Voters in four states announced today the filing of federal lawsuits as part of a growing campaign to block cities and counties from the alleged misuse of $250 million donated by Facebook founder Mark Zuckerberg, issued in “grants” from the Center for Technology and Civic Life (CTCL) to influence the outcome of the election on November 3.
The new lawsuits allege that local governments, with the support of Zuckerberg and CTCL, are usurping the role of state governments in deciding the funding priorities for election spending, and demonstrate that private funds cannot be used to gain an undue advantage in these cities and counties in presidential battleground states and selectively targeted U.S. Senate and House races.
“Privatizing the management of elections undermines the integrity of our elections because private donors may dictate where and how hundreds of millions of dollars will be managed in these states,” said Phill Kline, Director of the Amistad Project of the Thomas More Society, which is supporting the litigation by the plaintiffs. “Private interests do not have to operate with the same transparency and political accountability as government and this lack of transparency allows secret and selective deals to emphasize voter turnout that benefits a select party or candidate while making it harder for others to vote. The purchasing of local election offices by billionaires, if allowed, will open an ‘arms race’ between other vested and partisan interests to pour monies into select government coffers to direct government activity. Government must not be involved in favoring any private interest or any partisan objective in the management of elections,” Kline continued.
Election management is a core function of government and the influx of private money undermines local government integrity. CTCL is determining the priorities for where the money is going and it appears that they are selecting key Democratic areas in critical elections. “The person who holds the purse is the person who holds the power,” Kline added.
Kline went on to say that, “It’s like having private interests stuffing money into the pockets of the umpire before he calls the first ball or strike. If Mr. Zuckerberg wants to help government, he should give the monies to state legislatures as lawmakers are charged by the United States Constitution, federal law, and state law with the management of elections and the allocation of resources.”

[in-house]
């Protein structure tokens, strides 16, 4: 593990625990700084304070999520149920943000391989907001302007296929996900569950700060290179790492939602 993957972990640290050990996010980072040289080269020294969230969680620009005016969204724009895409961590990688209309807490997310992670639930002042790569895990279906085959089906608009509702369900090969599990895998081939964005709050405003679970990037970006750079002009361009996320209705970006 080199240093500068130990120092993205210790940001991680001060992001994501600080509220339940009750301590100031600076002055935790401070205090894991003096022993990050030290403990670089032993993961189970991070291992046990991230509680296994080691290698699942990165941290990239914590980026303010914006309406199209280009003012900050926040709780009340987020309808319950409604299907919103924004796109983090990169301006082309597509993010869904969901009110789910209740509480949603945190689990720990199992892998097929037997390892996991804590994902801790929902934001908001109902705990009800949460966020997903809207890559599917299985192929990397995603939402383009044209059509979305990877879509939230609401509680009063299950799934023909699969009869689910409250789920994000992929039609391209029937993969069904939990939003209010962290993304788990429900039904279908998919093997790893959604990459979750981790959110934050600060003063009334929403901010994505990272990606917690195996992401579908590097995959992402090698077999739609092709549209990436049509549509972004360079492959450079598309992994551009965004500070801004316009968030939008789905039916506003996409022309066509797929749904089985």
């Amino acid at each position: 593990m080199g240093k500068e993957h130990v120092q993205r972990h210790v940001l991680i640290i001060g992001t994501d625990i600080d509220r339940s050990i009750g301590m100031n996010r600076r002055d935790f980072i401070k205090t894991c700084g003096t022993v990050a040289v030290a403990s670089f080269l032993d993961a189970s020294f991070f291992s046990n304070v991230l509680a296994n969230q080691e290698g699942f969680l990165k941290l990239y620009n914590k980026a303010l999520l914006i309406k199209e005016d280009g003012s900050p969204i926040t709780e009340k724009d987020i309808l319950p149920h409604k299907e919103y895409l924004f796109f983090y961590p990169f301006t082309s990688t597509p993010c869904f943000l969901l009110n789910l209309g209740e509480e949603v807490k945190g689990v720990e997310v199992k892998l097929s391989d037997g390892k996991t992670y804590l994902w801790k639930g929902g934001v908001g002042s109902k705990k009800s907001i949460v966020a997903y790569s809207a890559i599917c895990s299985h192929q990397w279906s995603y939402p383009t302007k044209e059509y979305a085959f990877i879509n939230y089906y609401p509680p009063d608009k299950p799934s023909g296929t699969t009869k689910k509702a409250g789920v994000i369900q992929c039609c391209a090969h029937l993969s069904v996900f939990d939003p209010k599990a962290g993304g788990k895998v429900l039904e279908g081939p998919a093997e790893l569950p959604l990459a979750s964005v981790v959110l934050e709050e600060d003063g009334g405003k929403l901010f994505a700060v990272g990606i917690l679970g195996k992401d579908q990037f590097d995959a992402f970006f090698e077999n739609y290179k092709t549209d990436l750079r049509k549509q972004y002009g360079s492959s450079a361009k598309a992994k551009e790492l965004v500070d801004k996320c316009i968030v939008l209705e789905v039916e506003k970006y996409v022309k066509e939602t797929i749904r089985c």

The plaintiffs in the four states include the Georgia Voters Alliance, the Iowa Voters Alliance, the South Carolina Voters Alliance, and True the Vote along with individual voters in the State of Texas. These lawsuits follow the filing of similar complaints last week in the states of Michigan, Minnesota, Pennsylvania, and Wisconsin.
In Dallas, Texas alone, CTCL is spending $15,000,000, a Democratic-heavy city where Hillary Clinton won 60% of the vote. In Atlanta, Georgia, where Clinton won over 68% of the vote, CTCL is spending $6,000,000. In Iowa, CTCL is targeting two of the six counties where Clinton won, and in Charleston, South Carolina, CTCL is targeting areas to boost only Democratic turnout in competitive U.S. House and Senate races.
Government spending private monies to turn out a target voter demographic is the opposite side of the same coin as government targeting a demographic to suppress the vote. Moreover, the private provision of millions of dollars to local governments to assist in voter turnout in Democratic strongholds is occurring at the same time that many governors are reducing in-person voting opportunities claiming the threat of COVID-19 in areas traditionally carried by Republican candidates.
In the 17 cities and counties that have received the largest “grants” from CTCL, totaling more than $51,000,000 combined, Clinton won by an average of over 60% of the vote in 2016 and only one grant, of just under $300,000 was given to the only GOP-carried county in the top 17.
CTCL is a left-leaning election activist group pushing major government voting initiatives in Democratic strongholds, which raises alarms about the integrity of the November election and demonstrates a present danger in allowing private groups to influence elections. The group boasts that its major funding sources include Google and Facebook, and the group just recently received a contribution of $250 million from billionaire Facebook founder Mark Zuckerberg and his wife.